• "Tens of Millions of Medicaid Beneficiaries Would Be at Risk of Becoming Uninsured"


Earlier today, I suggested that Senate Finance Committee chairman Max Baucus had, to a great extent, left the fate of health care reform in the hands of a couple very conservative Republicans. Others have noticed, too. According to Roll Call, "One Senate source said [Senate Majority Leader Harry] Reid told Baucus earlier this week that if the Finance group could not produce an agreement by the end of next week that the Majority Leader's office would likely end up taking over the negotiations."

This has apparently ground negotiations to a halt, at least for today. Soon, though, Baucus and Reid will have to make a decision: humor the Republicans and delay completion of a committee bill until September, or scrap the consensus language and advance a partisan bill.

Unless, of course, Republicans suddenly decide they have no interest in slowing down health care negotiations. Cough. "[Y]es we're being rushed," said Sen. Mike Enzi (R-WY), a key conservative negotiator. "It's possible to get it right. It just can't be done by next weekend."

On the campaign trail, Obama boosted his blue collar cred by sharing beer with citizens. Here, he takes a swig at Sharky's in Latrobe, Pa., in March 2008.

Newscom/Rapport Press

The future president toasts the owners and patrons of Bethlehem Beer Works in Bethlehem, Pa., in April 2008.

Newscom/Rapport Press

At the Raleigh Times Bar in Raleigh, N.C., in May 2008.


The president takes a swig while watching the Washington Wizards play the Chicago Bulls in February 2009.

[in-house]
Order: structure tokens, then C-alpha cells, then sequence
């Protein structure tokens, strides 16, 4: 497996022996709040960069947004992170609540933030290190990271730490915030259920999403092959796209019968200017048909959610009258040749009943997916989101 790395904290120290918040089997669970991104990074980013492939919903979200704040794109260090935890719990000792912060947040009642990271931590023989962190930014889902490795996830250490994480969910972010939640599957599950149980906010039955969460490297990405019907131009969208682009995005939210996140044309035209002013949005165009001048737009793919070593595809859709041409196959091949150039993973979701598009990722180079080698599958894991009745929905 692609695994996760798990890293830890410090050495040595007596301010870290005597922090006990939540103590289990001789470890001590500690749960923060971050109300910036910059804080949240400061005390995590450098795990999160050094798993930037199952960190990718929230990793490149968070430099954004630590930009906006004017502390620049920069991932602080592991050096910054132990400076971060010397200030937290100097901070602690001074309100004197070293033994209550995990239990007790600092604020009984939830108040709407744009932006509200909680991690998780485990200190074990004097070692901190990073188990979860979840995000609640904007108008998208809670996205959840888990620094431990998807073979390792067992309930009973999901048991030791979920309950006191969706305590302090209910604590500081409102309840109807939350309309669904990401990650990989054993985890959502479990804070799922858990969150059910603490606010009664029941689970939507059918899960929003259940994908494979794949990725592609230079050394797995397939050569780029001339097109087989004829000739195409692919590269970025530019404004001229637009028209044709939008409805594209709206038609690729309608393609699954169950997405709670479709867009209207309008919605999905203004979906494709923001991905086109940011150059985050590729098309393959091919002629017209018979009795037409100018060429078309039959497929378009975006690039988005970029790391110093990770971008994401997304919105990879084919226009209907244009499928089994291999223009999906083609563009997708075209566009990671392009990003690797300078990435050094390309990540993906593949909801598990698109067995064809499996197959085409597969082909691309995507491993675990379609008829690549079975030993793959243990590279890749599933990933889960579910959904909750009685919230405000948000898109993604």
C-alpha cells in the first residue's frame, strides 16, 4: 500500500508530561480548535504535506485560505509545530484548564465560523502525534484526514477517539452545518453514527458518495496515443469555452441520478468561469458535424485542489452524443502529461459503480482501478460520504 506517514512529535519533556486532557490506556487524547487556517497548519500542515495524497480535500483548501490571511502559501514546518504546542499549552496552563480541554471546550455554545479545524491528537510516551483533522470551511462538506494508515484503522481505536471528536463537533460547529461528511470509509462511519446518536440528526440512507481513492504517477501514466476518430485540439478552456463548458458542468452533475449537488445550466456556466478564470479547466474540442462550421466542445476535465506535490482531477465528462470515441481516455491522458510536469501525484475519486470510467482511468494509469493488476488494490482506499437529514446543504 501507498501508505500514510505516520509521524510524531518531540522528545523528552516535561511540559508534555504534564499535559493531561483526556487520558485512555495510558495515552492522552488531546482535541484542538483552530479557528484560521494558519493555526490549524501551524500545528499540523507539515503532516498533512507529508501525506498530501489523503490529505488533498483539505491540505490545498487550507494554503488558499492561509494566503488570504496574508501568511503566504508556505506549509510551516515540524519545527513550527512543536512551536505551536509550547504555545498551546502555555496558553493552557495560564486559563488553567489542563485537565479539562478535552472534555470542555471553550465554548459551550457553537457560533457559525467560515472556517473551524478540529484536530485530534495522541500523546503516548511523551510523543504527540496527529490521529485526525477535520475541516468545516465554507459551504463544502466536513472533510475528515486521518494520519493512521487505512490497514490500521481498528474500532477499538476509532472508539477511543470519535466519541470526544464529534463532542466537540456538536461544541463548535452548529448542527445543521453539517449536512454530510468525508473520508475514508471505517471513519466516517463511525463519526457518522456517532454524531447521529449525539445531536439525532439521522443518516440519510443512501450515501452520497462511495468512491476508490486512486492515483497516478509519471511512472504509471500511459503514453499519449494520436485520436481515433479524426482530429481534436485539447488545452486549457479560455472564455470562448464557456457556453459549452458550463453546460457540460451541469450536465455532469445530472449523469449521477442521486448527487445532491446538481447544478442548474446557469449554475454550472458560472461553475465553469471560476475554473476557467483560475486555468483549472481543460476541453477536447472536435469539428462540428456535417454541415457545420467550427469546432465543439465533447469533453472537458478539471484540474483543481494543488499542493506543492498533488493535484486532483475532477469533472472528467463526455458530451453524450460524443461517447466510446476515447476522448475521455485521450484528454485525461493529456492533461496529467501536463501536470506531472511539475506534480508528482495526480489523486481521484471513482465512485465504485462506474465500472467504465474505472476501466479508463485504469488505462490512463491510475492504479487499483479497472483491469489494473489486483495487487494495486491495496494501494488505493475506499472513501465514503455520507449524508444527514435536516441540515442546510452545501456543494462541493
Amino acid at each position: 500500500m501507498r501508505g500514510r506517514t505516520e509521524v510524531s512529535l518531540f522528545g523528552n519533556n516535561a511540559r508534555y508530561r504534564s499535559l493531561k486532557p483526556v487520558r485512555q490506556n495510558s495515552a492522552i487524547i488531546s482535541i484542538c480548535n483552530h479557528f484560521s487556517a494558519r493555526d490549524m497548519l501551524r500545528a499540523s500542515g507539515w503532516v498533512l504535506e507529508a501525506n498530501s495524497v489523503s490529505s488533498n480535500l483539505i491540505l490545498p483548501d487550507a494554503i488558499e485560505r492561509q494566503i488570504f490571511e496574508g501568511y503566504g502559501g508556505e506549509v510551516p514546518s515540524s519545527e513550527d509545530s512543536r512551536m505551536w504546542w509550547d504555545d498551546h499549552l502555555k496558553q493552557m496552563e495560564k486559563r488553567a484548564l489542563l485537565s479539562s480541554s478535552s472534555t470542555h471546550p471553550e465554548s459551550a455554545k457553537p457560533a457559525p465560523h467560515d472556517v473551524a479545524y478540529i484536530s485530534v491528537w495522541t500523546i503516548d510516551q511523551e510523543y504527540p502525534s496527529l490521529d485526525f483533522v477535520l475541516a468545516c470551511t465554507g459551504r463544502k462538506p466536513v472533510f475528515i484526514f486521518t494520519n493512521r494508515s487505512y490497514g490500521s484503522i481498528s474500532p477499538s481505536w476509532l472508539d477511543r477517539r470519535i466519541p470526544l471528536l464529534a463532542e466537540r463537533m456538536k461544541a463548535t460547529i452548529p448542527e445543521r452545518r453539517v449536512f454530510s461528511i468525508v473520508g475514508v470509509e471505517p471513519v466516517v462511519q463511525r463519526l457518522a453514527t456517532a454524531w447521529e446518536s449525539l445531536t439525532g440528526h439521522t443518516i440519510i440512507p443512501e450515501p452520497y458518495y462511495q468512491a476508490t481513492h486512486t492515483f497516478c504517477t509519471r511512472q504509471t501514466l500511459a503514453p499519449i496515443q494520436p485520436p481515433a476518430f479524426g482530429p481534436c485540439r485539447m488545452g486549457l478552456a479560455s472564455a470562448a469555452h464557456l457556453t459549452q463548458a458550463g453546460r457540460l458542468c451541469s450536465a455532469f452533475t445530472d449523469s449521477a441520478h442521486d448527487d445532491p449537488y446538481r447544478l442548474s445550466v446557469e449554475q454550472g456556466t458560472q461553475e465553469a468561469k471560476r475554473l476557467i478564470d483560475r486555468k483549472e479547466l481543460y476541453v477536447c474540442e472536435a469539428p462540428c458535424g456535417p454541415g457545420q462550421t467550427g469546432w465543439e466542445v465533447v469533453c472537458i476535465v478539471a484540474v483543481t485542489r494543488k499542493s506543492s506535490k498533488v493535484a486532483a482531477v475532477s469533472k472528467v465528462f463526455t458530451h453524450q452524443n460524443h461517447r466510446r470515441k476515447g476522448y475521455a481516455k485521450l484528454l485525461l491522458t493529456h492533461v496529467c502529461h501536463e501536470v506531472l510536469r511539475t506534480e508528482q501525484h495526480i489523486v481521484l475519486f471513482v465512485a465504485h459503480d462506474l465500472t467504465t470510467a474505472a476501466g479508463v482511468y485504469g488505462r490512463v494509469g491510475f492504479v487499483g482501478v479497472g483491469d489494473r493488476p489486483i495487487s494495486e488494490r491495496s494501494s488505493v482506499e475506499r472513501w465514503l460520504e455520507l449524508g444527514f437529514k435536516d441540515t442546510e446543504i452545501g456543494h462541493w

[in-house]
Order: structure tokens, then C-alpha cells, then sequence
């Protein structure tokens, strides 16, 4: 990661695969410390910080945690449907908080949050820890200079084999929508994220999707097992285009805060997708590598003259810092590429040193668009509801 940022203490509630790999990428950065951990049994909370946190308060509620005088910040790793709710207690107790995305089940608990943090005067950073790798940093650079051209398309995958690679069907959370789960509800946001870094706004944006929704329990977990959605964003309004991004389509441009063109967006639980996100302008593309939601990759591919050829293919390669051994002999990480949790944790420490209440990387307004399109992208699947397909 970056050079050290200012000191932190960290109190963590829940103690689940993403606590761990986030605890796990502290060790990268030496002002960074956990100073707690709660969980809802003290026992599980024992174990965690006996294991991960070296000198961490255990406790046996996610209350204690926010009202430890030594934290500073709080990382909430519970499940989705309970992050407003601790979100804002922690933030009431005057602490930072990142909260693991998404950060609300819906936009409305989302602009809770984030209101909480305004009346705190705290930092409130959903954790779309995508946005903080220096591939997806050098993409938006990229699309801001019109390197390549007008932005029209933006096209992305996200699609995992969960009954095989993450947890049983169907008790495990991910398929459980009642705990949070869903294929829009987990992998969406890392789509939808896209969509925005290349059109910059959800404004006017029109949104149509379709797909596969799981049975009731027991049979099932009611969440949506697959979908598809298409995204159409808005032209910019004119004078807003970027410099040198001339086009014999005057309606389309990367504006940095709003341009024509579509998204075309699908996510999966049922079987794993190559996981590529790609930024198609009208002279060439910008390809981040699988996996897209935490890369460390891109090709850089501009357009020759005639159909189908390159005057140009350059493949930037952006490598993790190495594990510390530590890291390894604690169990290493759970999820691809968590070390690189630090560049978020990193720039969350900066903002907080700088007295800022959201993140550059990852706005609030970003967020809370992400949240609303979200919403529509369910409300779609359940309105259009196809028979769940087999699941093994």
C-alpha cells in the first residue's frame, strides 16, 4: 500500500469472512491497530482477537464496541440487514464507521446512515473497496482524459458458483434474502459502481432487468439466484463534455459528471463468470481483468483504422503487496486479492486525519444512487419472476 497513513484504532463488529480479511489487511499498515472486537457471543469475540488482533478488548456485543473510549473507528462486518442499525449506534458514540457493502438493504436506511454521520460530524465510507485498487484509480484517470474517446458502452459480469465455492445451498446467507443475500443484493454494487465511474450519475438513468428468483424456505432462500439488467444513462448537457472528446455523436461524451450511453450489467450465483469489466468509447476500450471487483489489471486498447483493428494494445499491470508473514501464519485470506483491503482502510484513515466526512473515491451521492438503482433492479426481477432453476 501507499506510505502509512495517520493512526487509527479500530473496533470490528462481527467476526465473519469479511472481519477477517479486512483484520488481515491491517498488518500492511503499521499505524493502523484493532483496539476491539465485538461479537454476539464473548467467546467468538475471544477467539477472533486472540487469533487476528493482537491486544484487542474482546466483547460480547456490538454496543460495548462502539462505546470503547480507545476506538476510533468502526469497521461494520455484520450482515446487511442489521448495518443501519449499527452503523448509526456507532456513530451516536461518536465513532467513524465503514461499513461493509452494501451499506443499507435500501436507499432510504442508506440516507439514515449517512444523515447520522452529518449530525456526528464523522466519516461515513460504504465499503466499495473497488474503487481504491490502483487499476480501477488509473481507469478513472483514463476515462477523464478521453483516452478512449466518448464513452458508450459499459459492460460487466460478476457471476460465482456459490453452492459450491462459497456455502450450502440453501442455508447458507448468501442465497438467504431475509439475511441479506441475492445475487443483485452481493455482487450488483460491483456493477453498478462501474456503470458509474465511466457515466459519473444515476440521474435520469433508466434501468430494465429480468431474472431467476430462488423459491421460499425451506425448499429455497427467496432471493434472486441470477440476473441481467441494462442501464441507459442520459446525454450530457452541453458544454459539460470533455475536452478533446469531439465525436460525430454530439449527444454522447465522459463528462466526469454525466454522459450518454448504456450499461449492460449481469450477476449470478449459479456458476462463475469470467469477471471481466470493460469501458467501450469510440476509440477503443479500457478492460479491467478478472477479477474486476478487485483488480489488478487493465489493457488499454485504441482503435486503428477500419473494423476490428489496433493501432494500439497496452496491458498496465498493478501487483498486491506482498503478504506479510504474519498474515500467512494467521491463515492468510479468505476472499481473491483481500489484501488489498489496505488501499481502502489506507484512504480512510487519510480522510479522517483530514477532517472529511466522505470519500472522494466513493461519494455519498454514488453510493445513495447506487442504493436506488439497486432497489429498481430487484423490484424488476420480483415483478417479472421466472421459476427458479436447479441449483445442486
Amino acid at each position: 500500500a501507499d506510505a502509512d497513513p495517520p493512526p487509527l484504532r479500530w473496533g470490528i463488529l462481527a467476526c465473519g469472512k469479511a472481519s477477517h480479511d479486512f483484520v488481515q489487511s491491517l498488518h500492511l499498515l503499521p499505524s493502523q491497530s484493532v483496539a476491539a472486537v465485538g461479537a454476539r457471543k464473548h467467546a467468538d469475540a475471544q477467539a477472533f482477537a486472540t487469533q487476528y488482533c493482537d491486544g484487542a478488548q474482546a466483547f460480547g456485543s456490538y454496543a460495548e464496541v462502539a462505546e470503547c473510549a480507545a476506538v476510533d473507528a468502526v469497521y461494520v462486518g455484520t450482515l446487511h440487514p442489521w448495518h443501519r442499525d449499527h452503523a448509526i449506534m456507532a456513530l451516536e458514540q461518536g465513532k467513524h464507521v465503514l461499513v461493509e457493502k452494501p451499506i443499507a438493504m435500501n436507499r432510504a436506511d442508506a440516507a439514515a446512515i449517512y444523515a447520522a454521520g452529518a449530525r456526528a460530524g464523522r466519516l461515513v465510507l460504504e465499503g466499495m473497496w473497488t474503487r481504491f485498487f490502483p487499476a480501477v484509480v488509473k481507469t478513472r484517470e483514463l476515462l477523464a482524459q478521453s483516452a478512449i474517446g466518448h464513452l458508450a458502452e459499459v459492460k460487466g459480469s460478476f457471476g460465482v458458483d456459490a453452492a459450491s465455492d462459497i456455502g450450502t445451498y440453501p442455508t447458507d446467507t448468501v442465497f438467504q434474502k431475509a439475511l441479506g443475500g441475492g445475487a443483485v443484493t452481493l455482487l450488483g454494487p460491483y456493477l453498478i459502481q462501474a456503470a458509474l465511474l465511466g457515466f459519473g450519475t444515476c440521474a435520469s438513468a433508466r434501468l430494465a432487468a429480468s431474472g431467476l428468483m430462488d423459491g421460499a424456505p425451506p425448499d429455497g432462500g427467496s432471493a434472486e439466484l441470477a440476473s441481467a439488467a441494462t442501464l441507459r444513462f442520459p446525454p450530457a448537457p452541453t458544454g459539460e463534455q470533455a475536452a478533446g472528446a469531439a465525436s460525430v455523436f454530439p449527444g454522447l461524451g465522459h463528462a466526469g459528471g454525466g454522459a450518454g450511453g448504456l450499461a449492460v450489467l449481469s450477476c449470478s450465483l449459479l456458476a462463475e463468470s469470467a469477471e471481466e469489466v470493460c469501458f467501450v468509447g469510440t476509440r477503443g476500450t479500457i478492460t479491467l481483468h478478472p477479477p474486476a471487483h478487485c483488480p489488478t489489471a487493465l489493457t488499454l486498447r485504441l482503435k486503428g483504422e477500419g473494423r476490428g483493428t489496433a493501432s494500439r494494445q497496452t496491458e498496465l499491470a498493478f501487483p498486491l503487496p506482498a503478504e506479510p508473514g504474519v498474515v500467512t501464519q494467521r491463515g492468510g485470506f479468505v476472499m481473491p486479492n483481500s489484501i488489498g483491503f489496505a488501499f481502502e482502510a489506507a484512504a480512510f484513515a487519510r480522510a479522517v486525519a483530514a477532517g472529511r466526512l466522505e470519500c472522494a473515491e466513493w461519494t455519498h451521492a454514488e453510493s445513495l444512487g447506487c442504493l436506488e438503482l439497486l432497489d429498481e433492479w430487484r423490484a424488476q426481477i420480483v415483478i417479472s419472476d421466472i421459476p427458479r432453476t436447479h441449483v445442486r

Newscom/UPI Photo

Obama relaxes with Major League Baseball commissioner Bud Selig and hall of famer Hank Aaron after throwing the first pitch at the All Star Game in July 2009.


Did Rep. Mark Kirk (R-IL), who is now running in 2010 for the Senate seat formerly held by President Obama, violate military regulations when his campaign put up Twitter posts about his active service in the Naval Reserve?

This all started when The Capitol Fax Blog, a well-known state political site in Illinois, reported that Kirk (or his campaign) put up this Twitter post several days ago: "On duty @ the Pentagon's National Military Command Center. All is currently (relatively) quiet. Honor 2 be back w/ my fellow Navy colleagues"

Kirk's campaign now says that Kirk himself did not put up either this Tweet or another one. Instead, they say a staffer posted the pre-approved messages.

Read More →

Goldman Sachs and Deutsche Bank have received subpoenas from a Senate committee that's probing whether they committed fraud in connection to last year's financial collapse, the Wall Street Journal reports (sub. req.).

The Senate Permanent Subcommittee on Investigations, chaired by Carl Levin, is said to be looking into whether those firms, and perhaps others, had private doubts about the mortgage-backed securities they were putting together, despite their rosy public pronouncements about the complex products.

Read More →

President Obama said today that he's "fascinated with the fascination" about tonight's beers with Henry Louis Gates Jr. and Sgt. James Crowley.

"This is not a summit, guys," he told reporters during a press availability after a meeting with Philippines President Gloria Macapagal-Arroyo. "It's just three folks having a drink at the end of the day."

Discussion on cable news about the meeting has accelerated as we approach 6 p.m. ET, when Obama is scheduled to meet Gates and Crowley at a picnic table near the Oval Office. In the past half hour, CNN and MSNBC have both displayed countdown clocks to the meeting.

The campaign Health Care for America Now doesn't like the Blue Dog compromise either--but they aren't drawing a line in the sand about it either.

"The demands made by some Blue Dog Democrats will result in higher costs for families," says HCAN's national campaign director Richard Kirsch.

First, they will weaken the public health insurance option's ability to drive down prices, and second, they will shrink the amount of assistance provided to middle-class families who buy health coverage.

We are confident that the House ultimately will pass legislation that includes a strong public health insurance option that lowers prices and provides financial assistance so that health insurance is truly affordable to all